Are you expecting to hear about marketability and median starting salary for graduates who combine math and computer science? Sure, data science is hot, and you can make good money ( But that argument is convincing only if making money is your goal. “I like topology!” you say. “Keep your stupid money!” Don’t worry—I’m not going to talk about your marketability.

So what is my reason? Is it those mathematicians who leverage computers in their research? The Borwein brothers are well known for their contributions to number theory from a computational approach. William Stein is at least as well known for creating the mathematical software package Sage as for his number theoretic uses of it. The four-color theorem was proven by a computer . . . sort of.

You’re getting warmer. After all, the first research team I joined after graduate school had me writing R code to analyze graphs. But no, that wasn’t my argument either; not every area of mathematical research needs computers.

Nor was I planning to use a close cousin of that argument, for educators. Programming gives math teachers the ability to create great interactive experiences like those on, the Wolfram Demonstrations Project, and Great resources, but they’re not my reason why you should learn to program.

Give up yet? Okay, I’ll tell you.

You should learn to program because mathematics and computer science have an amazing synergy that will open up your brain.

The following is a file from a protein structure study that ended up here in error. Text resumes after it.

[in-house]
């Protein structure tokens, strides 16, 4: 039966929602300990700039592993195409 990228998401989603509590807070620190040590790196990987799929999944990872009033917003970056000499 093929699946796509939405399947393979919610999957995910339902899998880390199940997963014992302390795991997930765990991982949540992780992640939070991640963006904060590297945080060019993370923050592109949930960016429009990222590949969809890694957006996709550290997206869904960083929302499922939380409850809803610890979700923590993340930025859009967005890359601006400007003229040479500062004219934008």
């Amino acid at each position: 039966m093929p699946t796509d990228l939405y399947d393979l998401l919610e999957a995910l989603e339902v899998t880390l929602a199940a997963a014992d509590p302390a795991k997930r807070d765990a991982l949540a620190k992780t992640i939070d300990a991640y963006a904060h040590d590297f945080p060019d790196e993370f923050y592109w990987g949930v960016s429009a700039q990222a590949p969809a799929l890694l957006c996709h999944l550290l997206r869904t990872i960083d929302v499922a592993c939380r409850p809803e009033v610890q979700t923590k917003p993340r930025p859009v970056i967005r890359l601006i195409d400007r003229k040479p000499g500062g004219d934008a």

No, not like head trauma. Like enlightenment.

Both mathematical language and programming languages are ways of making ideas precise. They reinforce one another, like weight training and sports. To learn to program well (not just quick and dirty coding but real programming) requires pervasive organization in your thinking. That organization transfers to how you think and communicate about everything, especially precise things like mathematics.

Heck, programming requires even more organization and precision than mathematics does! I’ll back that up with a quote from Deb Roy, a roboticist at MIT, who said, “To understand how something works, you need to build it.” I can’t tell you how many times I’ve found that to be true.

I didn’t understand the change of basis matrices in an abstract algebra course until I needed them in a C++ library I was writing for computer graphics. My computer has been more exacting on my handling of edge cases than any journal referee. Just this morning I learned that I didn’t fully understand a graph algorithm when I tried to implement it in a new context. In each case, my understanding had to improve because I wasn’t just doing math, but building it. There’s a stereotype that the hardcore geeks skip computer science to get to math. Don’t believe stereotypes.

I promised not to call coding the new literacy. It’s a common phrase, but I prefer the idea that modeling is actually the new literacy (